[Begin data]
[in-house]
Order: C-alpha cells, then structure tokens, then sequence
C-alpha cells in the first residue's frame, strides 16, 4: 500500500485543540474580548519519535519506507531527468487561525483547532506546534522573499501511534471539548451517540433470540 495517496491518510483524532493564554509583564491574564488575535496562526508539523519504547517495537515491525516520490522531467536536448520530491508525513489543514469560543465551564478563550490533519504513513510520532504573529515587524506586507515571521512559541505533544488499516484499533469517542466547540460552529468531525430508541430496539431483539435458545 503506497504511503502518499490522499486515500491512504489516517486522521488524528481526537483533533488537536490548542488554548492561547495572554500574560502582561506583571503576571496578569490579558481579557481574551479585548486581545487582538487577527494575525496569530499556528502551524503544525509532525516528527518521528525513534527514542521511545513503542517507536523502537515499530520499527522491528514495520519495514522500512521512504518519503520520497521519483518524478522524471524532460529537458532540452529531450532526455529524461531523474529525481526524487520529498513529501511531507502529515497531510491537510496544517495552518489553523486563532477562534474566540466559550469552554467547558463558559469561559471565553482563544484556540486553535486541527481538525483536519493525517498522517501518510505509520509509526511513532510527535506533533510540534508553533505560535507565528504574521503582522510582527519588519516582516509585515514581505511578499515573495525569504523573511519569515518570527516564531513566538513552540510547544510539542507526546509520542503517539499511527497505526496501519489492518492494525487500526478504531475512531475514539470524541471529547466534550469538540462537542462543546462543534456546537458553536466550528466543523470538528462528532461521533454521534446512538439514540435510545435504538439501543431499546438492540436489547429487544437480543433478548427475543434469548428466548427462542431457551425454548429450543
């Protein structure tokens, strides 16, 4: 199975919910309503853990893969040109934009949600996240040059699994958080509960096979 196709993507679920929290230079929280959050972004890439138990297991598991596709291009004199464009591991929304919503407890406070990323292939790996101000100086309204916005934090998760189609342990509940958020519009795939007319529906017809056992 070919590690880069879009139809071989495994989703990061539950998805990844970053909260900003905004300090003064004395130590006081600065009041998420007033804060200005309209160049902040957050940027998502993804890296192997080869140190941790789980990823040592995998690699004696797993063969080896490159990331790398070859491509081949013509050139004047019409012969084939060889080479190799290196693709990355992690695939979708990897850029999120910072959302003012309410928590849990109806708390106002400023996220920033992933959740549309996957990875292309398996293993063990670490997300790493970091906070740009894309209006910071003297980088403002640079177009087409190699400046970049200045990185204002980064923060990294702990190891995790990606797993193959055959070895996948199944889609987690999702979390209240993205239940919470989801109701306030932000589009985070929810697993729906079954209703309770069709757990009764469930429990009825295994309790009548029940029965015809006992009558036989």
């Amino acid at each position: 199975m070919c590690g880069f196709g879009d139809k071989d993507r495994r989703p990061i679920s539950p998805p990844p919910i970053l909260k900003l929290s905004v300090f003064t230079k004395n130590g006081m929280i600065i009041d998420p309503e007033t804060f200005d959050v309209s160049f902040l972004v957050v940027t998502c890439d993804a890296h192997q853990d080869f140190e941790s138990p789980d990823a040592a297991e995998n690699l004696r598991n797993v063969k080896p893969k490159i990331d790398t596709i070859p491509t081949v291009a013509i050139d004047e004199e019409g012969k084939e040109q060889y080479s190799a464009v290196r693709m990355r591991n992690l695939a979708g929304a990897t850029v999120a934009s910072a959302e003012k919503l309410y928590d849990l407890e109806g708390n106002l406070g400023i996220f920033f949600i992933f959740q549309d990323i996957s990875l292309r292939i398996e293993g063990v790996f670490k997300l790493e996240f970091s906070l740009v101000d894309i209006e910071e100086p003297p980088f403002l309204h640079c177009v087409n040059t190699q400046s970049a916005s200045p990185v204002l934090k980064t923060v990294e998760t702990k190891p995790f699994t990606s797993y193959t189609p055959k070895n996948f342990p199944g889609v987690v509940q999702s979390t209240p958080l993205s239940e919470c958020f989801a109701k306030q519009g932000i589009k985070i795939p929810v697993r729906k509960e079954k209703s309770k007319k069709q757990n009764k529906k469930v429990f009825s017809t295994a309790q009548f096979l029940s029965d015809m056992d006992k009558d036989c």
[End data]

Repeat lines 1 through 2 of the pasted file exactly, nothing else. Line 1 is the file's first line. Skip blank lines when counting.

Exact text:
[in-house]
Order: C-alpha cells, then structure tokens, then sequence